Everyday sales tasks like generating a sales strategy, sourcing leads, creating outreach, answering emails, scheduling meetings, sending follow-ups, and negotiating deals, can all be done faster and better with A.I. Salesforce notes that over 60% of a Sales Development Representative (SDR)'s role does are manual and administrative tasks that are easily automated. 

We're not staring into a crystal ball here: we're talking about existing tools such as ChatGPT, Bard, Clay, Grammarly, and A.I. features in platforms like Salesforce, Hubspot, the Microsoft Office Suite, and Zoom.

A few examples include:

  • Using GPTforWork and ChatGPT to research leads and prepare personalized messages for each prospect quickly. 
  • Using Grammarly Go to respond to messages in a personalized, persuasive manner – way better and faster than you could have replied personally. 
  • Using Clockwise to smartly schedule meetings without the back-and-forth smartly, ChatGPT to rehearse the most important discussions, and Fireflies to transcribe the meetings and send follow-up notes.

I listed all platforms that deliver value to sales teams and that can be adopted today in this Google Sheet. (If you have suggestions based on hands-on experience, please email me your contribution to daan@flexos.work. I'm also happy to expand this list to other common roles like customer service, account management, finance, and operations.)

2. The Barrier to using "A.I. startups" is too high

Besides early adopters, people need more than just the promise of great A.I. to sign up and use these tools. A contributing factor is that many tools are still startups in their early stages, even OpenAI. 

The startup nature of these tools can sometimes introduce skepticism and uncertainty regarding their reliability, longevity, and the support they can provide.

They also don't want to reinvent their work, learn new tools, and change workflows and processes. 

To overcome these challenges and encourage widespread adoption, A.I.-powered tools need to focus on integration and compatibility with existing software and platforms commonly used in the target industry.

By integrating smoothly into established workflows and processes, these tools can alleviate concerns about disruption and minimize the need for extensive relearning.

Once Microsoft and Google fully integrate Co-pilot into their products, many more people will start getting used to working with A.I.

It's clear that once this happens, writing emails and attending meetings will start getting taken over by A.I. because it's as simple of a transition as an update to the existing software.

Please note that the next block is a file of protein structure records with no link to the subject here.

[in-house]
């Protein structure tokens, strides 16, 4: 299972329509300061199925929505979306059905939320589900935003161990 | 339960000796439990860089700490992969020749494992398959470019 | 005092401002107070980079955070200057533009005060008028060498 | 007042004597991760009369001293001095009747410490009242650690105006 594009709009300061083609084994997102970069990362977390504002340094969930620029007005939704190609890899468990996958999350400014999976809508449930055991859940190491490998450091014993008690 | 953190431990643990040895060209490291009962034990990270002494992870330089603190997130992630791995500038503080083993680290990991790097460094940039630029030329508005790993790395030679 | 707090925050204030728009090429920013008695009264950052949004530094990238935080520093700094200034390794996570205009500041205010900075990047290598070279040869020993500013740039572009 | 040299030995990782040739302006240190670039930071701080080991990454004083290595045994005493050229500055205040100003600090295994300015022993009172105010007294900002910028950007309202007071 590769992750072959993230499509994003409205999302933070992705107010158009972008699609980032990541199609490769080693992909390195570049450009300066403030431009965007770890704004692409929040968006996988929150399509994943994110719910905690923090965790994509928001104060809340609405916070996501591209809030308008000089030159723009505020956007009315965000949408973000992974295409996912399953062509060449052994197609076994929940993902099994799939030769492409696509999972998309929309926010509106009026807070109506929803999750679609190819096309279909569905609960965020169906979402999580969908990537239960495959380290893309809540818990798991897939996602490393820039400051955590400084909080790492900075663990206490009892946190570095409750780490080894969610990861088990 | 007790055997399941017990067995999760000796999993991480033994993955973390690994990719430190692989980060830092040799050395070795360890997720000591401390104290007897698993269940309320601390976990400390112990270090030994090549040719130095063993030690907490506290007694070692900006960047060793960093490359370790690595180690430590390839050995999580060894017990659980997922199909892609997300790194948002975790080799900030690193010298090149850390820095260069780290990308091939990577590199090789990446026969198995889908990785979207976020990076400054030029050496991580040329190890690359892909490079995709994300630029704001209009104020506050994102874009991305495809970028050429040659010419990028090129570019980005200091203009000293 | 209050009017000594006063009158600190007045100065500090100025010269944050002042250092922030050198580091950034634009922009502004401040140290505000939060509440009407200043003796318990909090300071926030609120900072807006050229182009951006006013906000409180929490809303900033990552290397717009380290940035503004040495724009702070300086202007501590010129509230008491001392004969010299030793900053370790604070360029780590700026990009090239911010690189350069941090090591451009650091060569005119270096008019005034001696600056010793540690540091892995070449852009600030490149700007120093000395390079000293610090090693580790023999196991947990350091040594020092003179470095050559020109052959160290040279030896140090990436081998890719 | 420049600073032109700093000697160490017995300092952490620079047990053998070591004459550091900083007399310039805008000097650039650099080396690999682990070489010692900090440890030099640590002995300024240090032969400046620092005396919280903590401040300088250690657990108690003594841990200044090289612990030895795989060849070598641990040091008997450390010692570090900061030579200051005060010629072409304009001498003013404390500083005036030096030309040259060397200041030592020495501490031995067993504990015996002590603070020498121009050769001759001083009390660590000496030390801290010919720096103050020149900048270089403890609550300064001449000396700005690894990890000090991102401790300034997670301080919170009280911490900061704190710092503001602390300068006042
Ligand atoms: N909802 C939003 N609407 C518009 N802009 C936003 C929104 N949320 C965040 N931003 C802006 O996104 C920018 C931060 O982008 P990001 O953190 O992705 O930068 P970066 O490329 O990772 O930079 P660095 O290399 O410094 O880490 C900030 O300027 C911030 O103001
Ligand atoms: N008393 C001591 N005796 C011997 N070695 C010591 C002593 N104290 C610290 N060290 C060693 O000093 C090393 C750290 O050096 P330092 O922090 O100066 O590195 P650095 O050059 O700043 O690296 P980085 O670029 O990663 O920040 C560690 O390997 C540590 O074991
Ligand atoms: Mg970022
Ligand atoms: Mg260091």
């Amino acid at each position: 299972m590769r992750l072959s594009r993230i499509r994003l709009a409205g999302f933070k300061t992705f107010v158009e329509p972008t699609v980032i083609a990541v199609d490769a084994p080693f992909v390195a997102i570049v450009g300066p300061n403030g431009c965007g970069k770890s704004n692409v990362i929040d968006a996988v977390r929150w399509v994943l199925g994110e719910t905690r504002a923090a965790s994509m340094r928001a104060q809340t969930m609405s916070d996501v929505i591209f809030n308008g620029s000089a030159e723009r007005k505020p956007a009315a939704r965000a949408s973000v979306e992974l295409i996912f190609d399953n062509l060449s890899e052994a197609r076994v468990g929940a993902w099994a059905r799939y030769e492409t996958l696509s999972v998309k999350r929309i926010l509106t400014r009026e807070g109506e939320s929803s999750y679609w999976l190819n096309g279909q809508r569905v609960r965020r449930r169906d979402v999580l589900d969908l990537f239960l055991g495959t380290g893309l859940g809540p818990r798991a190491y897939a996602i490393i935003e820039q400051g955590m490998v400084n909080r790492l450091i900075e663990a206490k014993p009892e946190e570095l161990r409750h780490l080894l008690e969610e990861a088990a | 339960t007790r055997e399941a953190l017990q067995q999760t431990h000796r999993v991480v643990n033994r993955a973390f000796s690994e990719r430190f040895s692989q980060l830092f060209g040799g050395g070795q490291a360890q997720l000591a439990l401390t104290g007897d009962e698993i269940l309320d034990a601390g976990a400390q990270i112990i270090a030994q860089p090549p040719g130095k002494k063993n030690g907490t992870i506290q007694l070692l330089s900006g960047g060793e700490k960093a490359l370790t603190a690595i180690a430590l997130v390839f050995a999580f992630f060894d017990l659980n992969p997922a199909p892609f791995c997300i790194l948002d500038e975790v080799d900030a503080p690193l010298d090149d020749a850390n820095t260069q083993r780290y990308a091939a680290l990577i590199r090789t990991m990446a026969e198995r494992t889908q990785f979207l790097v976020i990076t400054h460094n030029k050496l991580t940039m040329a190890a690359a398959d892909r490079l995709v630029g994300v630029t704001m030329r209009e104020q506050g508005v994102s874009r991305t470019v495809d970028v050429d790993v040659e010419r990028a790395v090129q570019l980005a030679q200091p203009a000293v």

3. Companies need to be digitized further.

As discussed in a previous article, the more digital a company is, the more it can take advantage of A.I. This is why remote companies could see an outsized opportunity to leverage A.I., as futurist Dror Poleg correctly pointed out in "A.I. and Remote Work: A Match Made in Heaven."

The more data to work with, the more value A.I. can deliver. For example, A.I. apps like Fireflies can save most of us hours of work by taking detailed meeting notes, summarizing them into a neat recap, and preparing an email to share with attendants. 

However, this doesn't work for in-person meetings, with no laptop open to record the meeting. 

Likewise, as Chris Dyer pointed out in our conversation about the secrets of managing remote teams, we spend hours finding information within our company. A.I. could help us conversationally unlock that information, eliminating the need to search, open documents, scan their contents, and find the answer ourselves. 

In "The Rise of the Copilots," Josh Bersin describes how his team "built our own Josh Bersin Copilot with full conversational access to more than 20 years of research, more than 600 blogs and articles, our 100+ podcasts, and soon the Josh Bersin Academy." 

To make the most of A.I., we need to have our content digitized and easy to find. This is really important because it lays the groundwork for future advancements that A.I.'ll power. Without digital content, we won't be able to make these advancements happen.

Harvard Business School professor Karim Lakhani described this well in his conversation with HBR editor Amy Bernstein about how generative A.I. boosts productivity: "Digital transformation and A.I. are the same things. You need to have data streams ready – the digitization imperative only increases as companies without data won't benefit." 

Let's stop doing work that A.I. can do

With all these platforms available right now, it's clear that incorporating A.I. will quickly boost efficiency and work quality and empowers employees to focus on higher-value tasks. 

Adopting A.I. is a win-win for companies and people, as we can utilize our human capital for meaningful things to us as people and professionals. 

My advice: don't wait until tomorrow. 

Or, in Microsoft's Chris Young's words: "You need to chill out and panic at the same time."


All articles about

Future Work

Our latest content.

Hungry for more? Read on!